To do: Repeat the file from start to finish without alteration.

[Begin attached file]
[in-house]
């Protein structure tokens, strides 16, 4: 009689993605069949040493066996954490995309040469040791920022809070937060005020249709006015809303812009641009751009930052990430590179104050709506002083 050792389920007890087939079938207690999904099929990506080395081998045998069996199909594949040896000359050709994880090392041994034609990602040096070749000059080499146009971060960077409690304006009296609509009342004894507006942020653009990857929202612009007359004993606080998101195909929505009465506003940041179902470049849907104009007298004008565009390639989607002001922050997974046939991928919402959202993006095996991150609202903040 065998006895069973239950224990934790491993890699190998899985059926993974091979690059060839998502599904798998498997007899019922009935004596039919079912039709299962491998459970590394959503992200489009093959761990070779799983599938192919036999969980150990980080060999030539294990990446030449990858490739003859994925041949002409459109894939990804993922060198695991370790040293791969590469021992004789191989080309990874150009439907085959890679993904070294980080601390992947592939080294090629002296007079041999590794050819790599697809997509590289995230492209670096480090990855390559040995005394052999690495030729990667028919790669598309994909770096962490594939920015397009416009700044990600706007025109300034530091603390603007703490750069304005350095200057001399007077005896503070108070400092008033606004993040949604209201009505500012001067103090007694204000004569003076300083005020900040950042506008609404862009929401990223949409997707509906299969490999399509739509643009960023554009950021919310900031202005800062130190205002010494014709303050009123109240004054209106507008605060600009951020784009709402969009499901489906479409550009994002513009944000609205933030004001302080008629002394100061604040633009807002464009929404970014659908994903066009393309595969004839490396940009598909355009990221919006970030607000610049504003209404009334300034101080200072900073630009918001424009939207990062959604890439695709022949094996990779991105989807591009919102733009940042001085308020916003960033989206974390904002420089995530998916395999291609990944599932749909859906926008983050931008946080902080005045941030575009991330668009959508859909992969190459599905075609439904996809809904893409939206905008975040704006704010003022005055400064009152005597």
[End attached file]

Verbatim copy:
[in-house]
């Protein structure tokens, strides 16, 4: 009689993605069949040493066996954490995309040469040791920022809070937060005020249709006015809303812009641009751009930052990430590179104050709506002083 050792389920007890087939079938207690999904099929990506080395081998045998069996199909594949040896000359050709994880090392041994034609990602040096070749000059080499146009971060960077409690304006009296609509009342004894507006942020653009990857929202612009007359004993606080998101195909929505009465506003940041179902470049849907104009007298004008565009390639989607002001922050997974046939991928919402959202993006095996991150609202903040 065998006895069973239950224990934790491993890699190998899985059926993974091979690059060839998502599904798998498997007899019922009935004596039919079912039709299962491998459970590394959503992200489009093959761990070779799983599938192919036999969980150990980080060999030539294990990446030449990858490739003859994925041949002409459109894939990804993922060198695991370790040293791969590469021992004789191989080309990874150009439907085959890679993904070294980080601390992947592939080294090629002296007079041999590794050819790599697809997509590289995230492209670096480090990855390559040995005394052999690495030729990667028919790669598309994909770096962490594939920015397009416009700044990600706007025109300034530091603390603007703490750069304005350095200057001399007077005896503070108070400092008033606004993040949604209201009505500012001067103090007694204000004569003076300083005020900040950042506008609404862009929401990223949409997707509906299969490999399509739509643009960023554009950021919310900031202005800062130190205002010494014709303050009123109240004054209106507008605060600009951020784009709402969009499901489906479409550009994002513009944000609205933030004001302080008629002394100061604040633009807002464009929404970014659908994903066009393309595969004839490396940009598909355009990221919006970030607000610049504003209404009334300034101080200072900073630009918001424009939207990062959604890439695709022949094996990779991105989807591009919102733009940042001085308020916003960033989206974390904002420089995530998916395999291609990944599932749909859906926008983050931008946080902080005045941030575009991330668009959508859909992969190459599905075609439904996809809904893409939206905008975040704006704010003022005055400064009152005597």